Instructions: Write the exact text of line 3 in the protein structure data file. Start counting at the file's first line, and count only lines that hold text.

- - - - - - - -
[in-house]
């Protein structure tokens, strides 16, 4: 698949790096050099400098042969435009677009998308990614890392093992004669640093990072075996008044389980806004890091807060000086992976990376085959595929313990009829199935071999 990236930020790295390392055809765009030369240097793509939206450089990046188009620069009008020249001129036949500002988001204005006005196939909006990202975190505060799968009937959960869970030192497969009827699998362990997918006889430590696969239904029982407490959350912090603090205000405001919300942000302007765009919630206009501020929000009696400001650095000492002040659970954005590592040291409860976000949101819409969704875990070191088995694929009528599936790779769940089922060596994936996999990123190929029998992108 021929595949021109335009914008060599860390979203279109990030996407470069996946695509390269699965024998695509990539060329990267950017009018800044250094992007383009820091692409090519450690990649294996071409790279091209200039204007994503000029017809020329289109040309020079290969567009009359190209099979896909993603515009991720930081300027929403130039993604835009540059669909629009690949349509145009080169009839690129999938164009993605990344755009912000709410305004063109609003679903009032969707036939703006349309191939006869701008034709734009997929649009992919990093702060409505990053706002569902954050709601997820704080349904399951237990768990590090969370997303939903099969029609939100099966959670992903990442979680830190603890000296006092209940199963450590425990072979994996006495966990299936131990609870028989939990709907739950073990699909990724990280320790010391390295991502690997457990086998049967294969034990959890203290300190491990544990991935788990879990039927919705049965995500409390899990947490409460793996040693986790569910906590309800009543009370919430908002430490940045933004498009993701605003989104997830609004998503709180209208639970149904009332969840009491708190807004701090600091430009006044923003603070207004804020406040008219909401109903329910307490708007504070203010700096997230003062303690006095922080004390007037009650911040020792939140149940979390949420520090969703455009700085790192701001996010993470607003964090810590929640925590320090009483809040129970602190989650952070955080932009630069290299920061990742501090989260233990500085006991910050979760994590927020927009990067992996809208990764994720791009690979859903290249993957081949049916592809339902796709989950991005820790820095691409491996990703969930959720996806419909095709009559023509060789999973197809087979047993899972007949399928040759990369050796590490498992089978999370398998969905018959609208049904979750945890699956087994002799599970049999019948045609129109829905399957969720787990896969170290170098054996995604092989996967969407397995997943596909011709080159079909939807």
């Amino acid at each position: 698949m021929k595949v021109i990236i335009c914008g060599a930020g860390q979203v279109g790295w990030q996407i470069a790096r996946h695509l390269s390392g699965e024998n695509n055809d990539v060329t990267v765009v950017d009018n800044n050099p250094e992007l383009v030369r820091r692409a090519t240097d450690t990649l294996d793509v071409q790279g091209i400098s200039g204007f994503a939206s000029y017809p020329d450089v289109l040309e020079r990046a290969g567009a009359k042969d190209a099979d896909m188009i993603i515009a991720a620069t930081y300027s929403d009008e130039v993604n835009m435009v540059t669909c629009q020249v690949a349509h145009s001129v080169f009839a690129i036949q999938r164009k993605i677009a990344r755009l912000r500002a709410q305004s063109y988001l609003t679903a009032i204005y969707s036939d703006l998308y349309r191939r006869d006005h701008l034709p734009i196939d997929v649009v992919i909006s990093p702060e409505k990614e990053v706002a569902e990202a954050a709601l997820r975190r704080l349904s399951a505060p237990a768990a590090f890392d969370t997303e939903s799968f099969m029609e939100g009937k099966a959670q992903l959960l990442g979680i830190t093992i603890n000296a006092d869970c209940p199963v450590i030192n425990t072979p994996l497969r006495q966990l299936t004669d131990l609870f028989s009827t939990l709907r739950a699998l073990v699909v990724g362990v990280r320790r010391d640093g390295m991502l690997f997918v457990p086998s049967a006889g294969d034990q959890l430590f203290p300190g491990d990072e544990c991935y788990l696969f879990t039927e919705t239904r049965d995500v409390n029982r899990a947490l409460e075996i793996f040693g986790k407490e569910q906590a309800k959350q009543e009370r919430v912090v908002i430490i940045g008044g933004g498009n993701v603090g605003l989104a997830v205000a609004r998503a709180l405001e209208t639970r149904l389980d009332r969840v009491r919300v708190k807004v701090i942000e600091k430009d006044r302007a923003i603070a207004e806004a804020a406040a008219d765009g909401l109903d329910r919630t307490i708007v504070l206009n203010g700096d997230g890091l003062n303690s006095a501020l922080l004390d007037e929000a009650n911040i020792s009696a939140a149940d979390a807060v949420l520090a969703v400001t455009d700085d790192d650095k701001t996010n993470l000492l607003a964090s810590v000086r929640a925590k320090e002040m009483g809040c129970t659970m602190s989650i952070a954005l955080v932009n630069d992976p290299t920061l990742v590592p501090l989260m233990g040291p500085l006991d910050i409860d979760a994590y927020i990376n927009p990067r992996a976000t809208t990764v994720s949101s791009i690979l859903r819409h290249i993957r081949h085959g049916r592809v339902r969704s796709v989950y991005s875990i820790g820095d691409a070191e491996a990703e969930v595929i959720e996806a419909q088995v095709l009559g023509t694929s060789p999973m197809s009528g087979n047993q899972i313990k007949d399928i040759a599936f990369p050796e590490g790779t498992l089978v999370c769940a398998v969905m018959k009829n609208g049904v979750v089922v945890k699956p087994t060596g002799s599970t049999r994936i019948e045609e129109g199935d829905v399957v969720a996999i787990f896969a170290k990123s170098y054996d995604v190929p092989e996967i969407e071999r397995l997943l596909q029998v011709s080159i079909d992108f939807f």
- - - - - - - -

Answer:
């Amino acid at each position: 698949m021929k595949v021109i990236i335009c914008g060599a930020g860390q979203v279109g790295w990030q996407i470069a790096r996946h695509l390269s390392g699965e024998n695509n055809d990539v060329t990267v765009v950017d009018n800044n050099p250094e992007l383009v030369r820091r692409a090519t240097d450690t990649l294996d793509v071409q790279g091209i400098s200039g204007f994503a939206s000029y017809p020329d450089v289109l040309e020079r990046a290969g567009a009359k042969d190209a099979d896909m188009i993603i515009a991720a620069t930081y300027s929403d009008e130039v993604n835009m435009v540059t669909c629009q020249v690949a349509h145009s001129v080169f009839a690129i036949q999938r164009k993605i677009a990344r755009l912000r500002a709410q305004s063109y988001l609003t679903a009032i204005y969707s036939d703006l998308y349309r191939r006869d006005h701008l034709p734009i196939d997929v649009v992919i909006s990093p702060e409505k990614e990053v706002a569902e990202a954050a709601l997820r975190r704080l349904s399951a505060p237990a768990a590090f890392d969370t997303e939903s799968f099969m029609e939100g009937k099966a959670q992903l959960l990442g979680i830190t093992i603890n000296a006092d869970c209940p199963v450590i030192n425990t072979p994996l497969r006495q966990l299936t004669d131990l609870f028989s009827t939990l709907r739950a699998l073990v699909v990724g362990v990280r320790r010391d640093g390295m991502l690997f997918v457990p086998s049967a006889g294969d034990q959890l430590f203290p300190g491990d990072e544990c991935y788990l696969f879990t039927e919705t239904r049965d995500v409390n029982r899990a947490l409460e075996i793996f040693g986790k407490e569910q906590a309800k959350q009543e009370r919430v912090v908002i430490i940045g008044g933004g498009n993701v603090g605003l989104a997830v205000a609004r998503a709180l405001e209208t639970r149904l389980d009332r969840v009491r919300v708190k807004v701090i942000e600091k430009d006044r302007a923003i603070a207004e806004a804020a406040a008219d765009g909401l109903d329910r919630t307490i708007v504070l206009n203010g700096d997230g890091l003062n303690s006095a501020l922080l004390d007037e929000a009650n911040i020792s009696a939140a149940d979390a807060v949420l520090a969703v400001t455009d700085d790192d650095k701001t996010n993470l000492l607003a964090s810590v000086r929640a925590k320090e002040m009483g809040c129970t659970m602190s989650i952070a954005l955080v932009n630069d992976p290299t920061l990742v590592p501090l989260m233990g040291p500085l006991d910050i409860d979760a994590y927020i990376n927009p990067r992996a976000t809208t990764v994720s949101s791009i690979l859903r819409h290249i993957r081949h085959g049916r592809v339902r969704s796709v989950y991005s875990i820790g820095d691409a070191e491996a990703e969930v595929i959720e996806a419909q088995v095709l009559g023509t694929s060789p999973m197809s009528g087979n047993q899972i313990k007949d399928i040759a599936f990369p050796e590490g790779t498992l089978v999370c769940a398998v969905m018959k009829n609208g049904v979750v089922v945890k699956p087994t060596g002799s599970t049999r994936i019948e045609e129109g199935d829905v399957v969720a996999i787990f896969a170290k990123s170098y054996d995604v190929p092989e996967i969407e071999r397995l997943l596909q029998v011709s080159i079909d992108f939807f």